Mark Miron, 26, got paid in Facebook shares for watching Mark Zuckerberg’s cat one summer. As of last week, he was worth $200 million. But he’s more than just another smug, Silicon Valley wanker with rich parents, who likes to wear blue shirts with white collars, and is smart enough not to let his friend’s friend’s cat die. I mean, he is that. But there’s other stuff too. Like, he made a name for himself at Google when he agreed with some other entitled kids-of-Boomers that having illustrators design the search engine’s front page for free (i.e. “exposure”) was a cool idea. (By “cool,” we mean cheap, cynical and exploitative.) Can you say moxie?

Marc Parker, 26, started out at Facebook.co.uk, where he came up with the idea to model the British version of the site after its American parent, down to using the same language. “I love the blue hyperlinks. The white background. So American. And yet so British.” Eager to be promoted from a prat or a git to a full-fledged douchebag, Parker moved to Palo Alto, California in order to relinquish first his British, then his American citizenship in order to avoid paying taxes on the £200 million he earned from the IPO.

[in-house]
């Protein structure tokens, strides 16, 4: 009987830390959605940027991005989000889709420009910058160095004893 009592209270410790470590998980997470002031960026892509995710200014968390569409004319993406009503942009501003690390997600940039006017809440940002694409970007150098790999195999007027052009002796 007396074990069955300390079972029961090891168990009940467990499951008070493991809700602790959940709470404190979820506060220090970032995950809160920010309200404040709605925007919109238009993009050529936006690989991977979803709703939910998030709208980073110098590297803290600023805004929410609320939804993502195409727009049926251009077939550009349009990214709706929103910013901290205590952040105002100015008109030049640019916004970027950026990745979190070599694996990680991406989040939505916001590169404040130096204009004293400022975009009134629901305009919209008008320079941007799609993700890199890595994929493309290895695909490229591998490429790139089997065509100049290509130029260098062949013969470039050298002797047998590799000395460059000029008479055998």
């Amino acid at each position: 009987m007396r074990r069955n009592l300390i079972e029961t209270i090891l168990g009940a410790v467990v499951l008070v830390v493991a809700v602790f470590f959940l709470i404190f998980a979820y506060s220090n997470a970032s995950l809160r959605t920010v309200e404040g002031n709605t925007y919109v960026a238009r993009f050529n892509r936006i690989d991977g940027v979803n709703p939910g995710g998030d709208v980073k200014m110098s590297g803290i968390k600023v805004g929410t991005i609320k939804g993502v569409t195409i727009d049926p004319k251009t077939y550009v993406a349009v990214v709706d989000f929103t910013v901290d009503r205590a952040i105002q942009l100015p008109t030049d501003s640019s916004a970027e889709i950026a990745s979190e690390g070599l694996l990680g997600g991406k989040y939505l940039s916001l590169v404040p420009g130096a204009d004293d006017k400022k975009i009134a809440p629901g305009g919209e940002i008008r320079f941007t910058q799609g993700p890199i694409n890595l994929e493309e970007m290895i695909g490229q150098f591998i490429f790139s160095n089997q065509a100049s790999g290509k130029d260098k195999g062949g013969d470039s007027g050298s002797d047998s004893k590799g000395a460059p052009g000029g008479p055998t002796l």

Jeff Mark, 26, drifted from PayPal to Facebook to MySpace to Compuserve to Netscape back to Compuserve. (Though closed, he somehow managed to collect €200 million from the latter.)

The three men became inseparable—and insufferable—after a chance encounter at Bi-Nary, a macrobiotic air bar that caters to sexually indiscriminate coders on the edge of the foothills near the section of the Google campus where they test attack drones for corporations.